Experts: Lack of support can make sexual assault victim’s trauma worse
Those sexually abused by authority figures face barriers in reporting, such as pressure from peers
Victims of sexual assault and harassment are often fearful of reporting their experiences, experts told The New Paper.
In the case of national hurdler Kerstin Ong, the situation was made worse by her former teammates' lack of support after she told them about her alleged ordeal, they added.
Her former coach was issued a stern warning by the police last month. The New Paper understands the warning covered three alleged offences - insulting the modesty of a woman, outrage of modesty and use of criminal force.
The coach, a 40-year-old man, could also face action from national sports agency Sport Singapore (SportSG), which has convened a disciplinary panel to investigate the matter.
Ms Evonne Lek, a counsellor and child therapist, told TNP that negative responses from friends or family can make the victim's trauma much worse as they feel not only betrayed by the alleged offender, but also by people they trust.
Ms Lek said the heightened trauma could be "devastating" as victims start doubting themselves, which can lead to long-term issues with identity.
Ms Anisha Joseph, who heads the Sexual Assault Care Centre (SACC) of the Association of Women for Action and Research, said: "When the abuse is by a trusted authority figure, survivors often face additional barriers to reporting, including being pressured into keeping silent from other authority figures or their peers."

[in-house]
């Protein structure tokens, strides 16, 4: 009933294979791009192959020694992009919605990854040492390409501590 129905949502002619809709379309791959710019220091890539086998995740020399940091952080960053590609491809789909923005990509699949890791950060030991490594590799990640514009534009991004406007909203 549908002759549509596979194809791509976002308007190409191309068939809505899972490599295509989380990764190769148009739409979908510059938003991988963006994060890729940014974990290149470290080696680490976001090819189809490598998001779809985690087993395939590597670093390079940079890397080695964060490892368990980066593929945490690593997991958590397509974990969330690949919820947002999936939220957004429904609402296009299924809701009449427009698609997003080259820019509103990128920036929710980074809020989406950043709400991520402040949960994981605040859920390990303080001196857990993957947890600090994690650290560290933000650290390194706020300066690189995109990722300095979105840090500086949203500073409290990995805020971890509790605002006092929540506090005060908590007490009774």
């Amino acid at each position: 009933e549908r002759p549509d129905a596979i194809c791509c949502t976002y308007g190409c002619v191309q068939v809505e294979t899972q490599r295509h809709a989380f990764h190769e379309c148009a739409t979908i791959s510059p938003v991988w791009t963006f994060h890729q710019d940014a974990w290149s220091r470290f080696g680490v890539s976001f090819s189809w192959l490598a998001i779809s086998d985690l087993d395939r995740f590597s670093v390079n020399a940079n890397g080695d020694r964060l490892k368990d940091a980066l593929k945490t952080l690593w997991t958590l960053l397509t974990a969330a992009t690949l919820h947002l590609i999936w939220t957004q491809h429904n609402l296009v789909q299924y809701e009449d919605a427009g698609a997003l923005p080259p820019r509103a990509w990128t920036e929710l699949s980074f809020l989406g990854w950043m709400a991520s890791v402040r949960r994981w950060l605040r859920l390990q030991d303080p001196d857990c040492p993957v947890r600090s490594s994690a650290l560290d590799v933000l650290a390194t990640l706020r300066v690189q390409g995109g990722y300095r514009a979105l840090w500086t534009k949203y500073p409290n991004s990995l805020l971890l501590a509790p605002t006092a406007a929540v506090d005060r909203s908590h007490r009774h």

Agreeing with Ms Lek, she added: "Some may even start doubting their own experiences."
Clinical psychologist Carol Balhetchet and Ms Lek said there could be various reasons for Ms Ong's teammates turning against her.
Dr Balhetchet said: "They could have been driven by fear of how it could also affect them. For example, some may worry that the coach would be taken away from them."
Ms Lek also raised the possibility that Ms Ong's teammates may have been plagued with feelings of confusion or guilt.
"They could have placed the coach on a higher hierarchy and have respect for him. So they are protective of him despite his alleged actions," she added.
Both experts said it was not uncommon for young people to feel misplaced affection, respect or even fear for an authority figure.
Ms Lek said the ostracism Ms Ong faced could negatively impact her future.
She added that all survivors should be supported by their family and social networks, as well as organisations such as SACC, to mitigate the trauma.
Criminal lawyer Gregory Vijayendran said a police warning "strikes a balance between recognising that not every crime needs to be prosecuted and not letting an unprosecuted suspect get away with impunity".
He added that the warning is "an opinion of the relevant authority that the recipient has committed an offence" but has no legal effect.
Another criminal lawyer, Mr Amolat Singh, concurred that the police warning letter does not carry a criminal record and is unlikely to affect the accused.
He said: "But if (something similar) happens again, he can be charged."
Mr Singh said that if Ms Ong wanted to pursue the case, she could ask the Attorney-General's Chambers to reopen the case or take up a civil suit against the coach to seek compensation for any medical costs incurred.
As for SportSG's investigation, its spokesman told TNP that the appropriate disciplinary actions, if any, may range from issuing a warning, suspension, or debarment.